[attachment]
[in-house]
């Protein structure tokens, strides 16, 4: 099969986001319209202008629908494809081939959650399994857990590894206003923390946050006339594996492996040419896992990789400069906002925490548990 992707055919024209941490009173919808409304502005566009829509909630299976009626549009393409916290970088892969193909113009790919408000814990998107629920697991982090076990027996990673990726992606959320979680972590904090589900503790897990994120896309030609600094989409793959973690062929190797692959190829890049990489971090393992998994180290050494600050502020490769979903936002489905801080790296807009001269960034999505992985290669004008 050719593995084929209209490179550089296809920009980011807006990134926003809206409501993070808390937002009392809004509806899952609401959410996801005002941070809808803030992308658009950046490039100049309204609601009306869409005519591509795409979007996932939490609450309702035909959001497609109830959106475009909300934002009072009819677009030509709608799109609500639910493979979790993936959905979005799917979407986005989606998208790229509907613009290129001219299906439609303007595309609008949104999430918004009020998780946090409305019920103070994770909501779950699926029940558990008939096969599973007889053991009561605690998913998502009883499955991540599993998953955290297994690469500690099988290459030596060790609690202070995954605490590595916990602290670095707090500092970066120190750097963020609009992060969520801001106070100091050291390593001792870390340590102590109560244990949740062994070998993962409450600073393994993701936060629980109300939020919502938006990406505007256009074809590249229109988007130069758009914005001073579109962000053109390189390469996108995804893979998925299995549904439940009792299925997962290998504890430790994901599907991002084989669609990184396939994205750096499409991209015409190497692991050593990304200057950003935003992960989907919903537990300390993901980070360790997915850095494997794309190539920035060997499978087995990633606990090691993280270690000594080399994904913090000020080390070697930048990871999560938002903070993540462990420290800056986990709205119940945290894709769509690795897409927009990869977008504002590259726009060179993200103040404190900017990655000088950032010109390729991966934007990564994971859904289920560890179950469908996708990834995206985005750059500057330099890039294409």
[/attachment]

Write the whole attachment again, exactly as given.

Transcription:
[in-house]
């Protein structure tokens, strides 16, 4: 099969986001319209202008629908494809081939959650399994857990590894206003923390946050006339594996492996040419896992990789400069906002925490548990 992707055919024209941490009173919808409304502005566009829509909630299976009626549009393409916290970088892969193909113009790919408000814990998107629920697991982090076990027996990673990726992606959320979680972590904090589900503790897990994120896309030609600094989409793959973690062929190797692959190829890049990489971090393992998994180290050494600050502020490769979903936002489905801080790296807009001269960034999505992985290669004008 050719593995084929209209490179550089296809920009980011807006990134926003809206409501993070808390937002009392809004509806899952609401959410996801005002941070809808803030992308658009950046490039100049309204609601009306869409005519591509795409979007996932939490609450309702035909959001497609109830959106475009909300934002009072009819677009030509709608799109609500639910493979979790993936959905979005799917979407986005989606998208790229509907613009290129001219299906439609303007595309609008949104999430918004009020998780946090409305019920103070994770909501779950699926029940558990008939096969599973007889053991009561605690998913998502009883499955991540599993998953955290297994690469500690099988290459030596060790609690202070995954605490590595916990602290670095707090500092970066120190750097963020609009992060969520801001106070100091050291390593001792870390340590102590109560244990949740062994070998993962409450600073393994993701936060629980109300939020919502938006990406505007256009074809590249229109988007130069758009914005001073579109962000053109390189390469996108995804893979998925299995549904439940009792299925997962290998504890430790994901599907991002084989669609990184396939994205750096499409991209015409190497692991050593990304200057950003935003992960989907919903537990300390993901980070360790997915850095494997794309190539920035060997499978087995990633606990090691993280270690000594080399994904913090000020080390070697930048990871999560938002903070993540462990420290800056986990709205119940945290894709769509690795897409927009990869977008504002590259726009060179993200103040404190900017990655000088950032010109390729991966934007990564994971859904289920560890179950469908996708990834995206985005750059500057330099890039294409």